Much of it winds up in Tijuana, the wide-open border town just below San Diego. Because of Tijuana’s heavy international traffic – more than 100,000 people cross the border every day – most of the college students, hippies and others who buy small amounts of marijuana there manage to get through Customs without being caught. Buty they account for only a small percentage of the Mexican marijuana smuggled into this country.

Most of it is brought in by big-money professionals. In his new book, The Smugglers, author Timothy Green tells of a top Tijuana dealer who currently sends two or three years into the United State every day, each carrying more than 300 lbs of “grass” hidden in gas tanks, secret panels or customized upholstery. He buys the marijuana for $12,000 a ton and delivers it in San Diego for $65,000, in Los Angeles for $100,000 and in San Francisco for $200,000. Local pushers then break down the kilo bricks into once bags which sell for $25 to $35, and into individual cigarettes – which usually go for 50 cents to a dollar apiece. Thus a kilo of marijuana purchased originally in Mexico for $4, can bring more than $1,000 once it reaches gic-city slums or college campuses.

Part 2:

Major Tijuana dealers – whose headquarters are sometimes protected by machine-gun-toting guards – supply the entire United States. Tipped off by an informer in September 1967 that a Ford station wagon loaded with marijuana would cross the border at Calexico, Customs officials decide to trail the smugglers. Four days and 3,300 miles later, the couriers pulled into North Bergen, NJ, headquarters of Angel Roberto Millan a Cuban national known as a major New York dealer. Right behind were the men from Customs. They jumped from their cars, grabbed more than a 1/2 ton of marijuana, and arrested Millan and the two couriers, all of whom were convicted in federal court.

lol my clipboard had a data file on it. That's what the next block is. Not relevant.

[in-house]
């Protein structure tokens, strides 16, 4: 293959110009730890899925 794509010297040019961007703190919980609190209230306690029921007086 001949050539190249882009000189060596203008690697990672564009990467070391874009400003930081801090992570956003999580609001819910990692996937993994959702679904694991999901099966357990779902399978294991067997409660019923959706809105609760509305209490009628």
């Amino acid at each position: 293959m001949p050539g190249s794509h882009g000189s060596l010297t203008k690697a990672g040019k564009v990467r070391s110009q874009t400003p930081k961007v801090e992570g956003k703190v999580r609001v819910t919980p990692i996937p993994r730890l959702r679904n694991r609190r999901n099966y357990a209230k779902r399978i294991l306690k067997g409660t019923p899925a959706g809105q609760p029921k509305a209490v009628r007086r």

Customs agents seized the cars of 1516 smugglers as they crossed the Mexican border last year (1969), but big-time operators use other forms of transportation as well. Yachts and high-speed launches leave Southern California for Ensenada and other Mexican ports, returning with caches of marijuana. Some smugglers rent small planes to bring in the stuff. Customs agents arrested nearly 1,700 of these other marijuana smugglers along the borders of the Southwest last year -“and still the stuff comes in, ” says a weary government official, ” night and day”.